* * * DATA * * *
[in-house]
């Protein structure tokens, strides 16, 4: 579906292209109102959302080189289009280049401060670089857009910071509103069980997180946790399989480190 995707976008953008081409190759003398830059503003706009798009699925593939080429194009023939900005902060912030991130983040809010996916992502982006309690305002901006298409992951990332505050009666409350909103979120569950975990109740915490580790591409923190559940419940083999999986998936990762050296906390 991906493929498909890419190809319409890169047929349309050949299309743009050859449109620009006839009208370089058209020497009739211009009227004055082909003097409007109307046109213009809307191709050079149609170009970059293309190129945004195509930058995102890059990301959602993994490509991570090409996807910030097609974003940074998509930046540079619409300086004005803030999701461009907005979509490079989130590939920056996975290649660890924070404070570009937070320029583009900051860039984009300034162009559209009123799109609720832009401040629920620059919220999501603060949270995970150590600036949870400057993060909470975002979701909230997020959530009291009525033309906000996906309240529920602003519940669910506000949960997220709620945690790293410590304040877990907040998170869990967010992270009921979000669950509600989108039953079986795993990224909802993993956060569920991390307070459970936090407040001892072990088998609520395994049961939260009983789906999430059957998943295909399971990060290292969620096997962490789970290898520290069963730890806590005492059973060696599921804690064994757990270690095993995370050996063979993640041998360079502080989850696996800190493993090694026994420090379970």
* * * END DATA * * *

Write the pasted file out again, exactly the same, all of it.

[in-house]
């Protein structure tokens, strides 16, 4: 579906292209109102959302080189289009280049401060670089857009910071509103069980997180946790399989480190 995707976008953008081409190759003398830059503003706009798009699925593939080429194009023939900005902060912030991130983040809010996916992502982006309690305002901006298409992951990332505050009666409350909103979120569950975990109740915490580790591409923190559940419940083999999986998936990762050296906390 991906493929498909890419190809319409890169047929349309050949299309743009050859449109620009006839009208370089058209020497009739211009009227004055082909003097409007109307046109213009809307191709050079149609170009970059293309190129945004195509930058995102890059990301959602993994490509991570090409996807910030097609974003940074998509930046540079619409300086004005803030999701461009907005979509490079989130590939920056996975290649660890924070404070570009937070320029583009900051860039984009300034162009559209009123799109609720832009401040629920620059919220999501603060949270995970150590600036949870400057993060909470975002979701909230997020959530009291009525033309906000996906309240529920602003519940669910506000949960997220709620945690790293410590304040877990907040998170869990967010992270009921979000669950509600989108039953079986795993990224909802993993956060569920991390307070459970936090407040001892072990088998609520395994049961939260009983789906999430059957998943295909399971990060290292969620096997962490789970290898520290069963730890806590005492059973060696599921804690064994757990270690095993995370050996063979993640041998360079502080989850696996800190493993090694026994420090379970």